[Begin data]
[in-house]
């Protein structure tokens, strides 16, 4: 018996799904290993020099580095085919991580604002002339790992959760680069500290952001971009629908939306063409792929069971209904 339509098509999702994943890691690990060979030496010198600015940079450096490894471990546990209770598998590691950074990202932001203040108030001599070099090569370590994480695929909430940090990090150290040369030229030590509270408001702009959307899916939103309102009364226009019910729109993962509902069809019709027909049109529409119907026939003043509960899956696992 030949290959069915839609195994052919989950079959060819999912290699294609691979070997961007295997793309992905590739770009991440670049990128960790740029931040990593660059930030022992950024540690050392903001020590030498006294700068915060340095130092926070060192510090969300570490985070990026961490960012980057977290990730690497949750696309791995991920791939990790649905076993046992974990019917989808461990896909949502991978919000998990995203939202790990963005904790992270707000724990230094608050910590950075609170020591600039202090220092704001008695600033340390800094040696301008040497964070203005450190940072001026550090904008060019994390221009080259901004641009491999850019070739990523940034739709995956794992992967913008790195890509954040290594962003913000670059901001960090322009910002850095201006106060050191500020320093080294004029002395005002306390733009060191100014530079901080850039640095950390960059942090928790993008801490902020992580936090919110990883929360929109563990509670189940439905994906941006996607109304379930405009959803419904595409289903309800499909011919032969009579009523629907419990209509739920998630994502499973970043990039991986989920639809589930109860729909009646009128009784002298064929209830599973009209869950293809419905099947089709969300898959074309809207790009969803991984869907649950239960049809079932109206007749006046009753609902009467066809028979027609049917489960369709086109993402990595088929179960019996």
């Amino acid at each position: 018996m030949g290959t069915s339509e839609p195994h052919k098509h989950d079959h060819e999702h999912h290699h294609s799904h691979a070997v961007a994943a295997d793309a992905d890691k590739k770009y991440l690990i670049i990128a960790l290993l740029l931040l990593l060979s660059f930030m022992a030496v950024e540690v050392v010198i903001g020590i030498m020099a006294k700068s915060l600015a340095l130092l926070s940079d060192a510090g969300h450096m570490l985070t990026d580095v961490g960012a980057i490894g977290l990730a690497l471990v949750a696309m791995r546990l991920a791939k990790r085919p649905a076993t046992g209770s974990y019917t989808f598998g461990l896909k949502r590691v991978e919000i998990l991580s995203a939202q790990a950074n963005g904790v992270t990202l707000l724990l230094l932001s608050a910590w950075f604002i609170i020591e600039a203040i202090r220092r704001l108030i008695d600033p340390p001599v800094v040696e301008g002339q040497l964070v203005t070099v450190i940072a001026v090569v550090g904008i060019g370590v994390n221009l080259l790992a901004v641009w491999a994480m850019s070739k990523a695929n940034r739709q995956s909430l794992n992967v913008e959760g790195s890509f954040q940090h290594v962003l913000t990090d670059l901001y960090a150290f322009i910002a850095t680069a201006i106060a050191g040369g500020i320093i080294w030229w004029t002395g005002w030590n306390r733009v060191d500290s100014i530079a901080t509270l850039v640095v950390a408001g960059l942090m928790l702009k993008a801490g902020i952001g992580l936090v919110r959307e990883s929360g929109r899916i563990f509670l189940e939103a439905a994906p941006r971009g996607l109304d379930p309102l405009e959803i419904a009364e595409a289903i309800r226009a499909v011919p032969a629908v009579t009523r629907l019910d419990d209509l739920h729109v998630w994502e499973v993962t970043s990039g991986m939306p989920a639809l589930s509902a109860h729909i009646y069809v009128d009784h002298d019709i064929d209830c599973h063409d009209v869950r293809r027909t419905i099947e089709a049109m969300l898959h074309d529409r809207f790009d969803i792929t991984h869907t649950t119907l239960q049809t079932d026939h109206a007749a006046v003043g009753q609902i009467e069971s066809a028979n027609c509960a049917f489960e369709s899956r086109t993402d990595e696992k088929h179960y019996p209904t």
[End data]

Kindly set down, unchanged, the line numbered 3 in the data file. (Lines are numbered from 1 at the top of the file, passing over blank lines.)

């Amino acid at each position: 018996m030949g290959t069915s339509e839609p195994h052919k098509h989950d079959h060819e999702h999912h290699h294609s799904h691979a070997v961007a994943a295997d793309a992905d890691k590739k770009y991440l690990i670049i990128a960790l290993l740029l931040l990593l060979s660059f930030m022992a030496v950024e540690v050392v010198i903001g020590i030498m020099a006294k700068s915060l600015a340095l130092l926070s940079d060192a510090g969300h450096m570490l985070t990026d580095v961490g960012a980057i490894g977290l990730a690497l471990v949750a696309m791995r546990l991920a791939k990790r085919p649905a076993t046992g209770s974990y019917t989808f598998g461990l896909k949502r590691v991978e919000i998990l991580s995203a939202q790990a950074n963005g904790v992270t990202l707000l724990l230094l932001s608050a910590w950075f604002i609170i020591e600039a203040i202090r220092r704001l108030i008695d600033p340390p001599v800094v040696e301008g002339q040497l964070v203005t070099v450190i940072a001026v090569v550090g904008i060019g370590v994390n221009l080259l790992a901004v641009w491999a994480m850019s070739k990523a695929n940034r739709q995956s909430l794992n992967v913008e959760g790195s890509f954040q940090h290594v962003l913000t990090d670059l901001y960090a150290f322009i910002a850095t680069a201006i106060a050191g040369g500020i320093i080294w030229w004029t002395g005002w030590n306390r733009v060191d500290s100014i530079a901080t509270l850039v640095v950390a408001g960059l942090m928790l702009k993008a801490g902020i952001g992580l936090v919110r959307e990883s929360g929109r899916i563990f509670l189940e939103a439905a994906p941006r971009g996607l109304d379930p309102l405009e959803i419904a009364e595409a289903i309800r226009a499909v011919p032969a629908v009579t009523r629907l019910d419990d209509l739920h729109v998630w994502e499973v993962t970043s990039g991986m939306p989920a639809l589930s509902a109860h729909i009646y069809v009128d009784h002298d019709i064929d209830c599973h063409d009209v869950r293809r027909t419905i099947e089709a049109m969300l898959h074309d529409r809207f790009d969803i792929t991984h869907t649950t119907l239960q049809t079932d026939h109206a007749a006046v003043g009753q609902i009467e069971s066809a028979n027609c509960a049917f489960e369709s899956r086109t993402d990595e696992k088929h179960y019996p209904t």